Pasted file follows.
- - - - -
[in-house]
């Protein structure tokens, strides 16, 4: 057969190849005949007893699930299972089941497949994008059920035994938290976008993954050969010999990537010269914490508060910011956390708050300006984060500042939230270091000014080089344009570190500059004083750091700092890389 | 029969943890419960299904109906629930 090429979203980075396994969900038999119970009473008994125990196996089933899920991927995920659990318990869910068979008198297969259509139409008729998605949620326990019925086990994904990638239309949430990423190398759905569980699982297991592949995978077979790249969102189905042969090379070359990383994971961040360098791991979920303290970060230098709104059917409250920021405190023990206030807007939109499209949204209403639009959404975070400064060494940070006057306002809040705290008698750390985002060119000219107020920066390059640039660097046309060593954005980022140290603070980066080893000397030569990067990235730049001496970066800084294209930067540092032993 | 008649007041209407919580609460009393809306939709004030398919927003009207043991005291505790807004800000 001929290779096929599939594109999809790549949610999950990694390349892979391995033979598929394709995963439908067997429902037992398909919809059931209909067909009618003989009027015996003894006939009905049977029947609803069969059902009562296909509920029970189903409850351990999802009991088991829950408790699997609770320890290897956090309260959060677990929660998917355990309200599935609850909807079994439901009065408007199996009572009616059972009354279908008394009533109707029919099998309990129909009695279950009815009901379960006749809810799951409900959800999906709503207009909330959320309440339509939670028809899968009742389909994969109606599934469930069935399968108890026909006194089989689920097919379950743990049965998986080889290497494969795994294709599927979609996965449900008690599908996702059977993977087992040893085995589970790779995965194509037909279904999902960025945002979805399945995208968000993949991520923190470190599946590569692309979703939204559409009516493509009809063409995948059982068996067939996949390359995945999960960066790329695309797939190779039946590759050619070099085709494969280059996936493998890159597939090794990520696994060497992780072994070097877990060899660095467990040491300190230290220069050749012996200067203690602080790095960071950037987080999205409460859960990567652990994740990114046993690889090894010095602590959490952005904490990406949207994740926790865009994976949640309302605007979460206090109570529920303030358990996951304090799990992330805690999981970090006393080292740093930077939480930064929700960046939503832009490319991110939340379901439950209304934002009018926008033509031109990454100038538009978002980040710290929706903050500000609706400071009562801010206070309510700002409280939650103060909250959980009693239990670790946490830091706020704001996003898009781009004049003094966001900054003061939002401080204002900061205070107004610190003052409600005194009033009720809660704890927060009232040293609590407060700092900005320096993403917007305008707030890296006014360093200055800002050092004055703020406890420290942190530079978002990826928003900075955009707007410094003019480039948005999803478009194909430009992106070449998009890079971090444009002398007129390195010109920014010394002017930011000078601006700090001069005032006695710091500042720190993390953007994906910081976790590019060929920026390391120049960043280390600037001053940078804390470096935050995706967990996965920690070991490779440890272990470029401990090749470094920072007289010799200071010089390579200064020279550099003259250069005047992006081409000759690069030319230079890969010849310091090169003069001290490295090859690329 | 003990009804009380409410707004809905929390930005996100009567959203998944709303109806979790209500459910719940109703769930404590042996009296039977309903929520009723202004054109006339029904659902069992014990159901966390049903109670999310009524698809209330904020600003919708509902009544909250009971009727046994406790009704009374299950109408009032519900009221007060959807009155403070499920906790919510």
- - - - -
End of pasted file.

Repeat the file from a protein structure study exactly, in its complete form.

[in-house]
């Protein structure tokens, strides 16, 4: 057969190849005949007893699930299972089941497949994008059920035994938290976008993954050969010999990537010269914490508060910011956390708050300006984060500042939230270091000014080089344009570190500059004083750091700092890389 | 029969943890419960299904109906629930 090429979203980075396994969900038999119970009473008994125990196996089933899920991927995920659990318990869910068979008198297969259509139409008729998605949620326990019925086990994904990638239309949430990423190398759905569980699982297991592949995978077979790249969102189905042969090379070359990383994971961040360098791991979920303290970060230098709104059917409250920021405190023990206030807007939109499209949204209403639009959404975070400064060494940070006057306002809040705290008698750390985002060119000219107020920066390059640039660097046309060593954005980022140290603070980066080893000397030569990067990235730049001496970066800084294209930067540092032993 | 008649007041209407919580609460009393809306939709004030398919927003009207043991005291505790807004800000 001929290779096929599939594109999809790549949610999950990694390349892979391995033979598929394709995963439908067997429902037992398909919809059931209909067909009618003989009027015996003894006939009905049977029947609803069969059902009562296909509920029970189903409850351990999802009991088991829950408790699997609770320890290897956090309260959060677990929660998917355990309200599935609850909807079994439901009065408007199996009572009616059972009354279908008394009533109707029919099998309990129909009695279950009815009901379960006749809810799951409900959800999906709503207009909330959320309440339509939670028809899968009742389909994969109606599934469930069935399968108890026909006194089989689920097919379950743990049965998986080889290497494969795994294709599927979609996965449900008690599908996702059977993977087992040893085995589970790779995965194509037909279904999902960025945002979805399945995208968000993949991520923190470190599946590569692309979703939204559409009516493509009809063409995948059982068996067939996949390359995945999960960066790329695309797939190779039946590759050619070099085709494969280059996936493998890159597939090794990520696994060497992780072994070097877990060899660095467990040491300190230290220069050749012996200067203690602080790095960071950037987080999205409460859960990567652990994740990114046993690889090894010095602590959490952005904490990406949207994740926790865009994976949640309302605007979460206090109570529920303030358990996951304090799990992330805690999981970090006393080292740093930077939480930064929700960046939503832009490319991110939340379901439950209304934002009018926008033509031109990454100038538009978002980040710290929706903050500000609706400071009562801010206070309510700002409280939650103060909250959980009693239990670790946490830091706020704001996003898009781009004049003094966001900054003061939002401080204002900061205070107004610190003052409600005194009033009720809660704890927060009232040293609590407060700092900005320096993403917007305008707030890296006014360093200055800002050092004055703020406890420290942190530079978002990826928003900075955009707007410094003019480039948005999803478009194909430009992106070449998009890079971090444009002398007129390195010109920014010394002017930011000078601006700090001069005032006695710091500042720190993390953007994906910081976790590019060929920026390391120049960043280390600037001053940078804390470096935050995706967990996965920690070991490779440890272990470029401990090749470094920072007289010799200071010089390579200064020279550099003259250069005047992006081409000759690069030319230079890969010849310091090169003069001290490295090859690329 | 003990009804009380409410707004809905929390930005996100009567959203998944709303109806979790209500459910719940109703769930404590042996009296039977309903929520009723202004054109006339029904659902069992014990159901966390049903109670999310009524698809209330904020600003919708509902009544909250009971009727046994406790009704009374299950109408009032519900009221007060959807009155403070499920906790919510």